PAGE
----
Adam, does this mean the format that's ending up in Windows 10 is quite likely to end up in browsers Chrome (Webkit), and Firefox in the near future?  Is this an approach satisfactory to all?
  • Richard, 
    it already is implemented in Firefox, and part of the OpenType spec: 
    https://www.microsoft.com/typography/otspec/svg.htm

    Adobe has added color emoji in the SVG flavor to Source Code Pro
    https://github.com/adobe-fonts/source-code-pro
    so I imagine they intend to support it as well. 

    Webkit and Chrome? Don't know, but since the SVG table is part of the OpenType standard, I don't see why not — especially since all modern browsers have built-in capabilities to render SVG graphics already. 

    I shall update my article http://blog.fontlab.com/font-tech/color-fonts/color-font-format-proposals/ in some near future. 
  • Richard, 
    it already is implemented in Firefox, and part of the OpenType spec: 
    https://www.microsoft.com/typography/otspec/svg.htm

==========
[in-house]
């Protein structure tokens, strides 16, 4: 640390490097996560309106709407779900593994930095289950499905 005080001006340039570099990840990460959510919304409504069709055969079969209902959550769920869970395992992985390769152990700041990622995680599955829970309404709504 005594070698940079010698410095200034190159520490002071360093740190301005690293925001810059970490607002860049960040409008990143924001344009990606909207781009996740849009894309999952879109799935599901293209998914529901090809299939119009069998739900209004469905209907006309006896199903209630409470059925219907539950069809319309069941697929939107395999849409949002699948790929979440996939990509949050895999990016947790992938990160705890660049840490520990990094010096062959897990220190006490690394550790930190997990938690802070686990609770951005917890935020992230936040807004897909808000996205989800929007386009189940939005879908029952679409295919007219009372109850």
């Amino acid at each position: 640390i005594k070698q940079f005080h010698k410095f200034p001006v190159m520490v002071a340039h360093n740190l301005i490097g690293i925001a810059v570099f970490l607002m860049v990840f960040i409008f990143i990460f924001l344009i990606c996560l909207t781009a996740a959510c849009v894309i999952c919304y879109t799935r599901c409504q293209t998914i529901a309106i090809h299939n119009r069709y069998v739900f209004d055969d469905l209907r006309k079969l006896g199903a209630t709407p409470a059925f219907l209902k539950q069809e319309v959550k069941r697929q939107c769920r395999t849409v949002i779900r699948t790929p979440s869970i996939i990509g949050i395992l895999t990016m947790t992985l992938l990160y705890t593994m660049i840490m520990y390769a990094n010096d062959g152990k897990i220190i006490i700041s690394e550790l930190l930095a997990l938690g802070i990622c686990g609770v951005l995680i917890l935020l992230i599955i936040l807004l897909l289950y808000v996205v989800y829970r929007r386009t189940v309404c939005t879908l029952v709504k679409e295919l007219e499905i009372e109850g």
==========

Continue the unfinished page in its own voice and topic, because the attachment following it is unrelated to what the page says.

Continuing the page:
Adobe has added color emoji in the SVG flavor to Source Code Pro
    https://github.com/adobe-fonts/source-code-pro
    so I imagine they intend to support it as well. 

    Webkit and Chrome? Don't know, but since the SVG table is part of the OpenType standard, I don't see why not — especially since all modern browsers have built-in capabilities to render SVG graphics already. 

    I shall update my article http://blog.fontlab.com/font-tech/color-fonts/color-font-format-proposals/ in some near future. 
    Clearly time to start paying attention to color fonts, it looks like.
    Proposals on animation, I'd like to take a look at, as well. Motion is clearly going to be a part of web typography. Corporate identity, logos, will demand it. Off the top of my head, two tech giants - Google and Verizon - both clearly took onscreen motion into account in their recent rebranding effort.
    (I'm working on a demo using JavaScript to add motion through character-swapping but that's the only way I can see doing it today, outside of an animated gif, which is overkill for text-only.)

    Thanks for being one of those who kept pushing for color fonts. 

    -rich
  • If "Color ClearType fonts" are Microsoft's terminology for SVG-in-OpenType, then I guess this mention on their changelog makes it official:

    https://developer.microsoft.com/en-us/microsoft-edge/platform/changelog/desktop/14316/

    \o/
  • Mike DugganMike Duggan Posts: 146
    Actually that refers to color ClearType rendering in Edge